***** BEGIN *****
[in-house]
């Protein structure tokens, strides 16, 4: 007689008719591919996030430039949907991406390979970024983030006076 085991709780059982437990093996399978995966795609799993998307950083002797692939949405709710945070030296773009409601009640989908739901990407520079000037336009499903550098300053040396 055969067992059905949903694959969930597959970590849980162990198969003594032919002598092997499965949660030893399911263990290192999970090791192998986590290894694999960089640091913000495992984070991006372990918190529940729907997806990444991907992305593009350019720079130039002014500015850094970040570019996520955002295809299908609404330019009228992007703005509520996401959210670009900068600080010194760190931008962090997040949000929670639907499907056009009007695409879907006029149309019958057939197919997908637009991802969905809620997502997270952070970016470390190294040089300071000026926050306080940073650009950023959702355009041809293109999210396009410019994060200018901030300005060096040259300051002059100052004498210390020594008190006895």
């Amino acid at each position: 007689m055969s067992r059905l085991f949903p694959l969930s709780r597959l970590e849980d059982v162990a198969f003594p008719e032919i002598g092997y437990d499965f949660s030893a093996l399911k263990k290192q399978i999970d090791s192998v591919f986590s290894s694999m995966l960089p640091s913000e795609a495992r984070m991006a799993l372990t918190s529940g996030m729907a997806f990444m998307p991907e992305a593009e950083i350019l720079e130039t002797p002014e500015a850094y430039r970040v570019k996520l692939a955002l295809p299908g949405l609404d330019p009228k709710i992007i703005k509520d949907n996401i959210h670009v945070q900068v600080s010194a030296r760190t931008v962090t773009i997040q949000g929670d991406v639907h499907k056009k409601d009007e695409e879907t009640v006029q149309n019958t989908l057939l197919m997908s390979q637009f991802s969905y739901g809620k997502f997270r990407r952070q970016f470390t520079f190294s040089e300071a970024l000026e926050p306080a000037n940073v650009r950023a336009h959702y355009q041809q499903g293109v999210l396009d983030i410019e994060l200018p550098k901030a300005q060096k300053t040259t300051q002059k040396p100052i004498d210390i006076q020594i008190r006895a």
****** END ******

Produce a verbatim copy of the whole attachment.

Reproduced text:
[in-house]
């Protein structure tokens, strides 16, 4: 007689008719591919996030430039949907991406390979970024983030006076 085991709780059982437990093996399978995966795609799993998307950083002797692939949405709710945070030296773009409601009640989908739901990407520079000037336009499903550098300053040396 055969067992059905949903694959969930597959970590849980162990198969003594032919002598092997499965949660030893399911263990290192999970090791192998986590290894694999960089640091913000495992984070991006372990918190529940729907997806990444991907992305593009350019720079130039002014500015850094970040570019996520955002295809299908609404330019009228992007703005509520996401959210670009900068600080010194760190931008962090997040949000929670639907499907056009009007695409879907006029149309019958057939197919997908637009991802969905809620997502997270952070970016470390190294040089300071000026926050306080940073650009950023959702355009041809293109999210396009410019994060200018901030300005060096040259300051002059100052004498210390020594008190006895």
């Amino acid at each position: 007689m055969s067992r059905l085991f949903p694959l969930s709780r597959l970590e849980d059982v162990a198969f003594p008719e032919i002598g092997y437990d499965f949660s030893a093996l399911k263990k290192q399978i999970d090791s192998v591919f986590s290894s694999m995966l960089p640091s913000e795609a495992r984070m991006a799993l372990t918190s529940g996030m729907a997806f990444m998307p991907e992305a593009e950083i350019l720079e130039t002797p002014e500015a850094y430039r970040v570019k996520l692939a955002l295809p299908g949405l609404d330019p009228k709710i992007i703005k509520d949907n996401i959210h670009v945070q900068v600080s010194a030296r760190t931008v962090t773009i997040q949000g929670d991406v639907h499907k056009k409601d009007e695409e879907t009640v006029q149309n019958t989908l057939l197919m997908s390979q637009f991802s969905y739901g809620k997502f997270r990407r952070q970016f470390t520079f190294s040089e300071a970024l000026e926050p306080a000037n940073v650009r950023a336009h959702y355009q041809q499903g293109v999210l396009d983030i410019e994060l200018p550098k901030a300005q060096k300053t040259t300051q002059k040396p100052i004498d210390i006076q020594i008190r006895a």